For Thursday, January 14, 2016:
“If history were taught in the form of stories, it would never be forgotten.”
Oh, but it is! And it was back in Kipling’s day. Maybe not as much then as in my lifetime – maybe – but I do know there was this fellow called Homer … and another one called Shakespeare … and Albert Camus … and Charles Dickens. And the Bronte sisters. To name a few …
And those are just some whose words were written down. There are also the stories that were born in the ancient tribal gatherings of peoples all over the world and passed down by word-of-mouth by the bards and poets and shamans. And let’s not forget the grandmothers around whom we sat on the front porches of our lives.
Kipling’s right, though. At least it’s true for me. All throughout school, my favorite reading genre was historical fiction. I learned so much more about the Revolutionary War, for instance, from author Kenneth Roberts than I ever learned from textbooks. I still remember much of it. Living in northern New England and close to New York State, I encounter place after place that I first learned of through Roberts’ books.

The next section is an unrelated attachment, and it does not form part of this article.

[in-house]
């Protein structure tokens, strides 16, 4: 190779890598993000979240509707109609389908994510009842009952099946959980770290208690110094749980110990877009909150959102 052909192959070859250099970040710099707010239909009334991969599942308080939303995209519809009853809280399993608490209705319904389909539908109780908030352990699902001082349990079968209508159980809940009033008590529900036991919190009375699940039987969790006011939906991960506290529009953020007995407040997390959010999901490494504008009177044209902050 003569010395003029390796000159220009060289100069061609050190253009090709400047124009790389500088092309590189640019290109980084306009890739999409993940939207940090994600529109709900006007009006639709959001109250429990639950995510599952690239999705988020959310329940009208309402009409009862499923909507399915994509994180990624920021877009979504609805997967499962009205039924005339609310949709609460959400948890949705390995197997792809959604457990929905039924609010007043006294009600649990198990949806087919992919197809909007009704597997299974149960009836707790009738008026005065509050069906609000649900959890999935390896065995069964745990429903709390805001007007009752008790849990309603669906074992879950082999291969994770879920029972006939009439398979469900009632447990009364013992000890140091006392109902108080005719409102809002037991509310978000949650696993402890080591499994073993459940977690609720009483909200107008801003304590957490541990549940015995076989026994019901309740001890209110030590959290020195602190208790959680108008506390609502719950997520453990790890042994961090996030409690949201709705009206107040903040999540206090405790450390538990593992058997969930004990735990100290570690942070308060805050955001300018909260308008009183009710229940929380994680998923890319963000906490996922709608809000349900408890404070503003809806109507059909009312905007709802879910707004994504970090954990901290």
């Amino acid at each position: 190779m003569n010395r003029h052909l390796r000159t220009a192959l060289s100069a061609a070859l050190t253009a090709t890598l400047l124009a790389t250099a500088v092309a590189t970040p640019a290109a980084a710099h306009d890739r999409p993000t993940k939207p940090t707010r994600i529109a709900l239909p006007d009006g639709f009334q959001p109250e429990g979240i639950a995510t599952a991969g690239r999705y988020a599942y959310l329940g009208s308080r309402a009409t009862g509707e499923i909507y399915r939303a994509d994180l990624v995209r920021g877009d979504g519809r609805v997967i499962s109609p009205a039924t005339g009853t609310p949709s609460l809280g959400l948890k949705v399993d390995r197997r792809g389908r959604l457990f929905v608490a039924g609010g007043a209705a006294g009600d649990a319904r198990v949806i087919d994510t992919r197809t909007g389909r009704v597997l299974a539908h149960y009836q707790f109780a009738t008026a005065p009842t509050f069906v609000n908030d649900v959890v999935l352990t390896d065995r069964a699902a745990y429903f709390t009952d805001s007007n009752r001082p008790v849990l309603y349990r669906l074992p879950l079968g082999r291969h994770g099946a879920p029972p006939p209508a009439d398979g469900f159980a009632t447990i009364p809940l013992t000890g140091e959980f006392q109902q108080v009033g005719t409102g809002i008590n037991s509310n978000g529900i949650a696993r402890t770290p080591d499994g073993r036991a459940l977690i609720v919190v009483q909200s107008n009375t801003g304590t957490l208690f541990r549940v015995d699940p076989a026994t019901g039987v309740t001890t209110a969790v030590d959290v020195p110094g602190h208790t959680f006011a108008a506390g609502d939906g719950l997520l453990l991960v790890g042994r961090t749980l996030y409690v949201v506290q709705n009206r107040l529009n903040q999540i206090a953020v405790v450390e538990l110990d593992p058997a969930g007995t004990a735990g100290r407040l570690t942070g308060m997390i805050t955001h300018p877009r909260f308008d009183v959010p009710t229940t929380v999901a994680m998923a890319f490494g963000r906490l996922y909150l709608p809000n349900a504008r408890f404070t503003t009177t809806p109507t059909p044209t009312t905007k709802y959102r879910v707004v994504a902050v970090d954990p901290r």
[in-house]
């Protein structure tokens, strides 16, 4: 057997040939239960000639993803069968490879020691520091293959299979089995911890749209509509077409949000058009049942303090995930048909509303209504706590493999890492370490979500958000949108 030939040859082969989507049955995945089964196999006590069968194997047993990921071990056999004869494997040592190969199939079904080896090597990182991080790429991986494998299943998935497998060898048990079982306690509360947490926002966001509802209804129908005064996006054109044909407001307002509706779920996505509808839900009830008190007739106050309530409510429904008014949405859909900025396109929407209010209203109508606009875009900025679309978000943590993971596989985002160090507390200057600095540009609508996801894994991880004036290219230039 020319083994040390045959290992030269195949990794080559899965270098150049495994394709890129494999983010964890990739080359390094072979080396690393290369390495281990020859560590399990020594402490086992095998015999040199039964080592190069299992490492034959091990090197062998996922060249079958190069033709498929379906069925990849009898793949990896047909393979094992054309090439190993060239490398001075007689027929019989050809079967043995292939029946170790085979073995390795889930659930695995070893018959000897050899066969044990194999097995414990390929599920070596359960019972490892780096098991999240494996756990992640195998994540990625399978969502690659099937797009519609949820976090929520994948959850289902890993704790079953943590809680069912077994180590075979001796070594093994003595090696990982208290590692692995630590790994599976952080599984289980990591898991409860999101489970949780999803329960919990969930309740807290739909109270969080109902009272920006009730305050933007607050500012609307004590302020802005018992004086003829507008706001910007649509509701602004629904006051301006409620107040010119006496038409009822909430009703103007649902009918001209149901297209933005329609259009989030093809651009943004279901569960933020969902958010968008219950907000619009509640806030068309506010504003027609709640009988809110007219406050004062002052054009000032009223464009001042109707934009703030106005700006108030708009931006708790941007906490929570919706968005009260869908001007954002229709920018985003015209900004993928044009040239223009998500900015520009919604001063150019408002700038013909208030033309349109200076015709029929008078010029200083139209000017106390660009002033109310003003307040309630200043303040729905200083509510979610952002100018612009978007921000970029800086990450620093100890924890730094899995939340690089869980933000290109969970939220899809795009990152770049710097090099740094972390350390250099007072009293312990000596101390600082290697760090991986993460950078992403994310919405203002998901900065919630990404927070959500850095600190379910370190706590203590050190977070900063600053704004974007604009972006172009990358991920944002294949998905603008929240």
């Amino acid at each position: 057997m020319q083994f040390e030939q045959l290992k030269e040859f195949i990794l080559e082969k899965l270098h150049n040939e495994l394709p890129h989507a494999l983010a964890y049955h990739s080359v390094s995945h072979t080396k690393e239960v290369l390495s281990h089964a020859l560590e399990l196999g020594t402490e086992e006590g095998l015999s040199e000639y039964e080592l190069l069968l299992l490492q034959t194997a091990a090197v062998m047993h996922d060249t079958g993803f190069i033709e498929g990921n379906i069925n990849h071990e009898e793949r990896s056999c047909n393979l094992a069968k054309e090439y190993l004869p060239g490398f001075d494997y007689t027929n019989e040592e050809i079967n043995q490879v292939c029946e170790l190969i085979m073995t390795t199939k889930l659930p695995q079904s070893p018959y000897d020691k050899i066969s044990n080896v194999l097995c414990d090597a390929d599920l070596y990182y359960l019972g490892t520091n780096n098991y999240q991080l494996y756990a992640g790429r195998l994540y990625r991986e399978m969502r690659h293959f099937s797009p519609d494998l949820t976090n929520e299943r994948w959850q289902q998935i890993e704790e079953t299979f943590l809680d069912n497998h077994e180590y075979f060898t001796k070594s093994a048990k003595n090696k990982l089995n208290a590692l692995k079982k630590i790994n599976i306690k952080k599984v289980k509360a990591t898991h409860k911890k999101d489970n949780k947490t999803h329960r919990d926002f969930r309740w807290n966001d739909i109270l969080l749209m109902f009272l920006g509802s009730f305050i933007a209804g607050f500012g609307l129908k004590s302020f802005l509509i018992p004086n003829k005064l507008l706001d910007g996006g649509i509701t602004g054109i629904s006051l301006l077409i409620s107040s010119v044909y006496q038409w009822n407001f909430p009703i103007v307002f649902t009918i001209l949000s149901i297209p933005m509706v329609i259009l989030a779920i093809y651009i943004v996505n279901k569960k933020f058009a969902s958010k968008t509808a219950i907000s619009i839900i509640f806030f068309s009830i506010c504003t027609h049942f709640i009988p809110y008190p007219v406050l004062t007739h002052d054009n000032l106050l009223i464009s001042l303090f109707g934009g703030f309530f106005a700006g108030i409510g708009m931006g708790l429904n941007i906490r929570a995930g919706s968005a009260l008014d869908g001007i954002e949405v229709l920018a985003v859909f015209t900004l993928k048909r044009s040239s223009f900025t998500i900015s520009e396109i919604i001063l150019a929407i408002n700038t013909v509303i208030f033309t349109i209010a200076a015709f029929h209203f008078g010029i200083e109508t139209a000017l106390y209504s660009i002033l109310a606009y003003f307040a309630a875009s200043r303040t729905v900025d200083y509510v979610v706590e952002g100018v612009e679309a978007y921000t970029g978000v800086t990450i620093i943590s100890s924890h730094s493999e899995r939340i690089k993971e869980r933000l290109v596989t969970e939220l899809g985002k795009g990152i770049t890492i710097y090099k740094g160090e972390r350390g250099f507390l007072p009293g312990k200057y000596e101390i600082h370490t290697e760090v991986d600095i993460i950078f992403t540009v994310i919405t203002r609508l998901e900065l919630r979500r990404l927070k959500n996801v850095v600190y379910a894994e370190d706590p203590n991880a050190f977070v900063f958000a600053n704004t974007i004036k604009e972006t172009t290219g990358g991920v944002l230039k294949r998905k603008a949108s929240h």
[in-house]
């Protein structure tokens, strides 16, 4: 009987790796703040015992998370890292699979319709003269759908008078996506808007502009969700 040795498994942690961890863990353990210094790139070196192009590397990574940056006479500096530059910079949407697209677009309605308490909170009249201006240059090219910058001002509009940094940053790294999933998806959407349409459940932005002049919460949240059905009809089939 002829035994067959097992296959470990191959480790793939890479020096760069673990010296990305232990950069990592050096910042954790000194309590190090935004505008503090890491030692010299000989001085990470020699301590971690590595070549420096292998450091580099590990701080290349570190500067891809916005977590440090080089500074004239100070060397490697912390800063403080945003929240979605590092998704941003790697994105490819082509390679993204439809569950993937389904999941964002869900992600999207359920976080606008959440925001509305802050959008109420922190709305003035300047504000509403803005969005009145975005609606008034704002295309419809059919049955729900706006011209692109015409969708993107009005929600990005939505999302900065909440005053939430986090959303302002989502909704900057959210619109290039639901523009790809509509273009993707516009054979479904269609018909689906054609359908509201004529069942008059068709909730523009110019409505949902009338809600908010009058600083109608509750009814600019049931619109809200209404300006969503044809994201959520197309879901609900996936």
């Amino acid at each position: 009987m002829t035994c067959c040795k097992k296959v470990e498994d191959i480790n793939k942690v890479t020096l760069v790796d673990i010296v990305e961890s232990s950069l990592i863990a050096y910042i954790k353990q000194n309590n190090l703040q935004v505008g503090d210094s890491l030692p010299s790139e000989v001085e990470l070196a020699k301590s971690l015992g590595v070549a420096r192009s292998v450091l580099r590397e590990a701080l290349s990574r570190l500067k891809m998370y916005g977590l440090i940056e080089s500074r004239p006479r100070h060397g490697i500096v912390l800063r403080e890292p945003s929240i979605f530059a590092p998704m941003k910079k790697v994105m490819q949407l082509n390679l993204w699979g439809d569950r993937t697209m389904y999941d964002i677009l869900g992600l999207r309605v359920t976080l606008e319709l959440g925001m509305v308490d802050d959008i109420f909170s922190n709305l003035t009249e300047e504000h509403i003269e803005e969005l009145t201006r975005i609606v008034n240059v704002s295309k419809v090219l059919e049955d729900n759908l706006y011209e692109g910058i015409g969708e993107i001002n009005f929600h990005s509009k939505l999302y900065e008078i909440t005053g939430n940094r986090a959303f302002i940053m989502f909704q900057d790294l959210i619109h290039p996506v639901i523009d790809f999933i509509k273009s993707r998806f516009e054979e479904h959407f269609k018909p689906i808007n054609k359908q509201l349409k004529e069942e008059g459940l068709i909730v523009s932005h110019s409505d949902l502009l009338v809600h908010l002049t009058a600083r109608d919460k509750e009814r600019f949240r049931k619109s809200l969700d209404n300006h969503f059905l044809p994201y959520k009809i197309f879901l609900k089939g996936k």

Historical fiction is still one of my favorites. When a new work by Sharon Kay Penman comes out, I’m always one of the first in line to pick it up. She’s one of the primary reasons I jumped at the opportunity to travel, when I still could, to England and Wales.
I don’t want to omit non-fiction writers who relate our histories in ways that engage readers fully as much as fiction writers. Doris Kearns Goodwin comes immediately to mind, of course, but she’s not the only one by any means.
We need the firmament of those who have gone before us to make sense of today, to make our future better. I believe we owe it to ourselves to read as much history as we can. History – and herstory – is, as the word implies, our story, our stories.